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This presentation is based on alan november’s book
This presentation is based on alan november’s book
This presentation is based on alan november’s book
This presentation is based on alan november’s book
This presentation is based on alan november’s book
This presentation is based on alan november’s book
This presentation is based on alan november’s book
This presentation is based on alan november’s book
This presentation is based on alan november’s book
This presentation is based on alan november’s book
This presentation is based on alan november’s book
This presentation is based on alan november’s book
This presentation is based on alan november’s book
This presentation is based on alan november’s book
This presentation is based on alan november’s book
This presentation is based on alan november’s book
This presentation is based on alan november’s book
This presentation is based on alan november’s book
This presentation is based on alan november’s book
This presentation is based on alan november’s book
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This presentation is based on alan november’s book

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  • 1. This Presentation is Based on Alan November’s Book Web Literacy for Educators<br />Presented by : Tricia Campbell<br />
  • 2. Topics to Address<br />Definition of Internet, Link, and Homepage<br />How the Internet Works<br />The Components of a Domain Name<br />Matching Domain Extensions<br />What is Truncating?<br />How to Truncate a Web Address<br />What are Search Engines?<br />Take Careful Note<br />What is REAL<br />Read the URL<br />Examine the Content<br />Ask About the Author and Owner<br />Look at the Links<br />The Link: Command<br />Targeting Back Links<br />What Should My Students Be Aware of When Searching the Web<br />
  • 3. Important Definitions<br />Internet : a network of many different computers all over the world that are connected<br />Link : connects you to another Web page instantly<br />When placing your cursor over a link, your cursor turns into a hand and the URL (www.) appears in the lower left of your screen <br />Homepage : acts like the front cover of a book or magazine, the starting point of a Web site<br />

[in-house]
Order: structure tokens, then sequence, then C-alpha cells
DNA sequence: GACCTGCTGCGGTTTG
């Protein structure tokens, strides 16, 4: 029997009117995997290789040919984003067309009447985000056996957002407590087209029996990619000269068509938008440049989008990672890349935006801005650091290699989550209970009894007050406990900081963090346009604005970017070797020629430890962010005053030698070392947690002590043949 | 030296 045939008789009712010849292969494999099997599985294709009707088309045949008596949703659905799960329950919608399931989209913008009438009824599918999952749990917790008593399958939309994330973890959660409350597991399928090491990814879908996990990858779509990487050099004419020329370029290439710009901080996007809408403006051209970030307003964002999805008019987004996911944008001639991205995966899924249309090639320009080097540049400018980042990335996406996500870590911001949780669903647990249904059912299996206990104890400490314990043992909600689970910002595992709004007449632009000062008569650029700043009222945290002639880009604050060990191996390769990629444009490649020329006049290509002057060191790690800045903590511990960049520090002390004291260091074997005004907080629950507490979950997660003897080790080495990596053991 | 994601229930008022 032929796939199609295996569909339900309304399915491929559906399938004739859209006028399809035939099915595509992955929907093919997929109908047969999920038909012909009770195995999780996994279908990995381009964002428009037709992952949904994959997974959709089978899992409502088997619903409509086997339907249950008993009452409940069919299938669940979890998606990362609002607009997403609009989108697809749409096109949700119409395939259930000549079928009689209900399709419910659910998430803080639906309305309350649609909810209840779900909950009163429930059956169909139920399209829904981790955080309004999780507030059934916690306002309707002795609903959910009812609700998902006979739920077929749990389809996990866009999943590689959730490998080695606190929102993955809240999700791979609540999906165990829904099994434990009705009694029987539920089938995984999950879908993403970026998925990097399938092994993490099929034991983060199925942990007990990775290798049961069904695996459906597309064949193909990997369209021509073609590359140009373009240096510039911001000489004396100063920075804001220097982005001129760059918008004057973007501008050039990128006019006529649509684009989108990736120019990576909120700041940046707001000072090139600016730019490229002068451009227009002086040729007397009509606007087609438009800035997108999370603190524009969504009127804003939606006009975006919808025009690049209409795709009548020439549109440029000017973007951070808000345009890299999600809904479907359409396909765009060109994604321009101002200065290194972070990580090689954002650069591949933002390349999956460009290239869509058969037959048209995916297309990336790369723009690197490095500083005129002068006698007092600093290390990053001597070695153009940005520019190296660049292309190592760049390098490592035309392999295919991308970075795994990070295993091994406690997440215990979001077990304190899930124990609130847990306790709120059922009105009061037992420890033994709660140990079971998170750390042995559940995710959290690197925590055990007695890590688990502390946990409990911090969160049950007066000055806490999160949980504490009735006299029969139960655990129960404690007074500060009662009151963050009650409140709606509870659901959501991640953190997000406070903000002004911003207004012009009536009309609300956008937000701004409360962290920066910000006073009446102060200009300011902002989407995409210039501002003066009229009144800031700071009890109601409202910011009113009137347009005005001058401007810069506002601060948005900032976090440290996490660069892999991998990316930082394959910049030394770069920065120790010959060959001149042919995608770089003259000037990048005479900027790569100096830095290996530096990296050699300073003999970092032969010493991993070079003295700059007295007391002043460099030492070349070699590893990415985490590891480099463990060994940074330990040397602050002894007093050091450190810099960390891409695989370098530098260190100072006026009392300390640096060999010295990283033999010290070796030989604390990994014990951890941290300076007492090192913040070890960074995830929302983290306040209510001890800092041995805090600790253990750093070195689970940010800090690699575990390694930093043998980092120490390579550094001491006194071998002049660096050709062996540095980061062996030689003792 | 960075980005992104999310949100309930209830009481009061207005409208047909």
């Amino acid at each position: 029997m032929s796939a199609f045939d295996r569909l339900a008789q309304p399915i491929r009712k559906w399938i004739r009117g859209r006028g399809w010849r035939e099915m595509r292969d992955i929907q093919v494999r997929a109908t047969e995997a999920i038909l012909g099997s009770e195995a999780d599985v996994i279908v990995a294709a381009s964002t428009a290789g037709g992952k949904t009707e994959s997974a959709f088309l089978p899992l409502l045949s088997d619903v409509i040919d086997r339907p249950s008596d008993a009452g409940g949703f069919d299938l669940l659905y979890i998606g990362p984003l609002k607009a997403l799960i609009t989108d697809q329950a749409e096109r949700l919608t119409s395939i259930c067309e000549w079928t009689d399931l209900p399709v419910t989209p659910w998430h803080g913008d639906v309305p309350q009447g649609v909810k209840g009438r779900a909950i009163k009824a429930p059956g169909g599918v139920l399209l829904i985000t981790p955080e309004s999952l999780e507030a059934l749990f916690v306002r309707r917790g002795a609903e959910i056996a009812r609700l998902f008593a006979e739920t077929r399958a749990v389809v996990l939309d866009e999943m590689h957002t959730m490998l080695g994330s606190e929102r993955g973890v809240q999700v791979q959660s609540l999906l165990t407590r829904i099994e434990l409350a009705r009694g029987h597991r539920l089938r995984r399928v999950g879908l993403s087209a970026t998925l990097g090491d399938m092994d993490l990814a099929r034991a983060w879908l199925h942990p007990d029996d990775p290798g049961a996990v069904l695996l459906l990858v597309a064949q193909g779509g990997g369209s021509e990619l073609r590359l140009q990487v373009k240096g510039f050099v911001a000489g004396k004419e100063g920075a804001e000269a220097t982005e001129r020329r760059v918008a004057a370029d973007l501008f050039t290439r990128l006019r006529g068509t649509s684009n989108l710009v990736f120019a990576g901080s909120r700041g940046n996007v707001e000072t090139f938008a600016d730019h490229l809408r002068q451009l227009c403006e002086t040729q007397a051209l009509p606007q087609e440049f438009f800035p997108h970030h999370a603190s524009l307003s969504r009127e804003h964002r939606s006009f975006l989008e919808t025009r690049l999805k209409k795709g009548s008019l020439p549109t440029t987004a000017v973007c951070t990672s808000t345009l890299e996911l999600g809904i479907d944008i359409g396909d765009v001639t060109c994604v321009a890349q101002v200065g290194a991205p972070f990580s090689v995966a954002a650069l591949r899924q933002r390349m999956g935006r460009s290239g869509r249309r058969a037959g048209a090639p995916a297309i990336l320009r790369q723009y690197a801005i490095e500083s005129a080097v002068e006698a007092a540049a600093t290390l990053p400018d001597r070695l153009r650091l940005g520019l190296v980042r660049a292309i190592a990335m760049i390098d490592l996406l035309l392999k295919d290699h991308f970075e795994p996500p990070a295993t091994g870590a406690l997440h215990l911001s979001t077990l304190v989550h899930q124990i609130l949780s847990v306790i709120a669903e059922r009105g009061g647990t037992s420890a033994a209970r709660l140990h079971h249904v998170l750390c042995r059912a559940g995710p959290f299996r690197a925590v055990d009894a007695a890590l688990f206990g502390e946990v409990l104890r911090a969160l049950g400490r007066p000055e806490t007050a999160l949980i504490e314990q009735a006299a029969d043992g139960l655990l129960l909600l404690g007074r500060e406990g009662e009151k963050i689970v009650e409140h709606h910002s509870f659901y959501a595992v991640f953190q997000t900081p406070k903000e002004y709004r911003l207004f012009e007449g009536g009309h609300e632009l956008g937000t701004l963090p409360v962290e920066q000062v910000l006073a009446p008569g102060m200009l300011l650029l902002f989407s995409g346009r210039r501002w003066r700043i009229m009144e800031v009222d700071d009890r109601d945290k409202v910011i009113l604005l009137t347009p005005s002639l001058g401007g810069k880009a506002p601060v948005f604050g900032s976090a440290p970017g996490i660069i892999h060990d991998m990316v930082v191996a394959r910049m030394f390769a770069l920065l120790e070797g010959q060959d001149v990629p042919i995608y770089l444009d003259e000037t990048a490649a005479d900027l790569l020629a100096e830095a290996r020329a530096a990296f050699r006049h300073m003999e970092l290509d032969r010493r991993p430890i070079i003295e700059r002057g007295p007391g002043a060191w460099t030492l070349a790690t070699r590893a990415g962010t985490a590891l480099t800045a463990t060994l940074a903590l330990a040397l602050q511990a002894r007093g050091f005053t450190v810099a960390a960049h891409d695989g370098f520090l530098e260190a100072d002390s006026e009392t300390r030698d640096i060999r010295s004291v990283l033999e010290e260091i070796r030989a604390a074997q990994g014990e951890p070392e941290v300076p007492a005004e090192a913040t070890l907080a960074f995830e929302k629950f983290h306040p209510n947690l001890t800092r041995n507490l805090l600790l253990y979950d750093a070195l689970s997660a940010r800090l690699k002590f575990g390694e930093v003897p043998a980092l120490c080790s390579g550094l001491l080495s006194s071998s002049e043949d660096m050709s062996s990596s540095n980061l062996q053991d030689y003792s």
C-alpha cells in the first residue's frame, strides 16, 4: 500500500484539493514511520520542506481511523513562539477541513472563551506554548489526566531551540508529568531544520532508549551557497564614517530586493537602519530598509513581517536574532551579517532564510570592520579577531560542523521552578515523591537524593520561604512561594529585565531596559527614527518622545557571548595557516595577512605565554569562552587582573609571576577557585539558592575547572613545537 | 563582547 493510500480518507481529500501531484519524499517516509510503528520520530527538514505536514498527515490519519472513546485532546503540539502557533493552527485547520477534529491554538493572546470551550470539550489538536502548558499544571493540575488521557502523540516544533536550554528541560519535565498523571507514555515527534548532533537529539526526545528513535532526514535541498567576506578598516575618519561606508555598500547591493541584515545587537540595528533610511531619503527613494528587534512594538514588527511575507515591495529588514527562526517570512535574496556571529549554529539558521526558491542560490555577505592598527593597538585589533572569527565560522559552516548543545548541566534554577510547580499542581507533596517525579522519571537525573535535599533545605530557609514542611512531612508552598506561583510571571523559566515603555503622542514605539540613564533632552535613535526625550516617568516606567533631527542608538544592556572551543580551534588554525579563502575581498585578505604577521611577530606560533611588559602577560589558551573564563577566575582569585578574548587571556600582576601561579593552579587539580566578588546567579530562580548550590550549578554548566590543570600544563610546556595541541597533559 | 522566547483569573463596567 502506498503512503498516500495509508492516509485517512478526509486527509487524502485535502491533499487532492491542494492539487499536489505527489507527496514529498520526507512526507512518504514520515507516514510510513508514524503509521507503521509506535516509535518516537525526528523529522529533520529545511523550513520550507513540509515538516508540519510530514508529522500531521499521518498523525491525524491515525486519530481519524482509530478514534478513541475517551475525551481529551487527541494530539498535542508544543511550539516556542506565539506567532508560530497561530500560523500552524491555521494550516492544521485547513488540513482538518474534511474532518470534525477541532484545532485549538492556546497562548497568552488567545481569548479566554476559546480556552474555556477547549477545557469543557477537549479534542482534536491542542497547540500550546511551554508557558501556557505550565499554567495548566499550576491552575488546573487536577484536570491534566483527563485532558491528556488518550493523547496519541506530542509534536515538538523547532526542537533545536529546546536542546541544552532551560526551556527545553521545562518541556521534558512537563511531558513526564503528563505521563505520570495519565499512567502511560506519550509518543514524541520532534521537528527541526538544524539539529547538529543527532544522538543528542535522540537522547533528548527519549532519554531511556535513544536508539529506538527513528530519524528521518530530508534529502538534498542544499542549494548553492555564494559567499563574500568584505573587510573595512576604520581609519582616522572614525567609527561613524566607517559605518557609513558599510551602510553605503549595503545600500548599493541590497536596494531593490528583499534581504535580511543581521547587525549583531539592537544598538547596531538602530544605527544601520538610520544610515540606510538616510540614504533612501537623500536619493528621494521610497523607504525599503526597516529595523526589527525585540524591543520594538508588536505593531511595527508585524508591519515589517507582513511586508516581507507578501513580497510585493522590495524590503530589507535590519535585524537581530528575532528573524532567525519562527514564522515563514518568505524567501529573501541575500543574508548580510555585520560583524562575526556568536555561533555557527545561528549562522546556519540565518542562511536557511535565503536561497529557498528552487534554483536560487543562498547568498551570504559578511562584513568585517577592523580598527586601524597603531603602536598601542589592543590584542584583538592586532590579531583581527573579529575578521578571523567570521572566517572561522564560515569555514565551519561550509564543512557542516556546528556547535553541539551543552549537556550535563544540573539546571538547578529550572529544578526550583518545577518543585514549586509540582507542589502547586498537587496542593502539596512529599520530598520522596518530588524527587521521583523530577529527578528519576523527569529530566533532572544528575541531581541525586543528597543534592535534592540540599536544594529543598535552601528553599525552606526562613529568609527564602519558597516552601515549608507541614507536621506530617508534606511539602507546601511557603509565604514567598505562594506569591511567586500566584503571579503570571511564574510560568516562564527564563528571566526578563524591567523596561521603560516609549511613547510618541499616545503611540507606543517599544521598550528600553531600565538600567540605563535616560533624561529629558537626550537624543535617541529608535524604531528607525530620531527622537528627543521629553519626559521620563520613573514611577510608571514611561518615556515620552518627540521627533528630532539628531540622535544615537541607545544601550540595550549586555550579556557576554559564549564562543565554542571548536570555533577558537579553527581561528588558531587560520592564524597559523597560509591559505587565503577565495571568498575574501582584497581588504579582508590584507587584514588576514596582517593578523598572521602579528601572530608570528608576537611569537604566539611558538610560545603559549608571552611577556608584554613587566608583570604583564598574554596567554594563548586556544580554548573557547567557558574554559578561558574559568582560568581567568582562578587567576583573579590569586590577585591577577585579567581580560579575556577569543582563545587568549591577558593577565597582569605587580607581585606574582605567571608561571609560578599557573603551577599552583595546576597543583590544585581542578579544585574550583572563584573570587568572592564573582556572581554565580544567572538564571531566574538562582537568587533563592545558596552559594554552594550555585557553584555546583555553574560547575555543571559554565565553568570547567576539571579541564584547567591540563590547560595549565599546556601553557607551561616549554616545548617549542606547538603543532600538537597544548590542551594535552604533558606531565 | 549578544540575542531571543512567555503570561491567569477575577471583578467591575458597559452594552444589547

• 4. How Does the Internet Work?<br />The Internet works by allowing Web Browsers to call up Internet Protocol (IP) addresses. <br />IP addresses have domain names so they are easier to remember and navigate.<br />Example : In the IP address http://www.cnn.com/ (cnn.com) is the domain name<br />
  • 5. What Are the Components of a Domain Name?<br />Domain Names have two or three components, and are designed by companies to attract individuals to their site<br />Component 1 :is created by the site’s owner. No one can create a name if someone has been assigned to it already.<br />Example : The domain name cnn.com was purchased by CNN. No one else may use this domain unless CNN no longer purchases rights.<br />Component 2 : is called the TLD (Top Level Domain). It is designated for special groups or categories. <br />Example: .com, .edu, .gov<br />If a site is hosted by another country, a country code will be used in the extension.<br />Example : http://www.kiwirecovery.org.nz<br />Component 3 : called the Subdomain – always has a dot separating it from other components.<br />Example http://support.microsoft.com<br />
  • 6. Match These Common Domain Extensions<br />Commercial <br />Educational Organization (most U.S. colleges)<br />Any Organization<br />Schools in the U.S. (not all schools use this)<br />Network<br />Government Agency<br />Military Institution (U.S.)<br />Academic Institution (not used in the U.S.)<br />a) .k12 b) .edu c) .ac d) .com e) .org f) .gov g) .net h) .mil<br />Answers: 1. d 2. b 3. e 4. a 5. g 6. f 7. h 8. c<br />
  • 7. What is Truncating?<br />Truncating a Web address is a method for validating information on a Web site<br />Helps you navigate a Web site<br />Allows you to find the site’s homepage<br />Helps you locate more information about the site<br />
  • 8. How Do I Truncate a Web Address?<br />Click at the end of a Web address<br />Delete all characters up to the left slash<br />Delete right to left until you end up with only the “domain name” (in most cases, the “homepage”)<br />Ex: http://www.sandiegozoo.org/teachers/classroom_activities.html<br />http://www.sandiegozoo.org/teachers/<br />http://www.sandiegozoo.org/<br />
  • 9. What Are Search Engines?<br />Search Engines : use programs called robots or spiders to collect information about the World Wide Web. They are automated browsers that roam the web collecting text, titles, and meta-tags (words used by web authors to describe their page)<br />Search Engines<br />Provide “links” coming into a Web site<br />Give the title of the Web site<br />Give the URL (www.) of the Web site<br />Google : is the most popular search engine used today<br />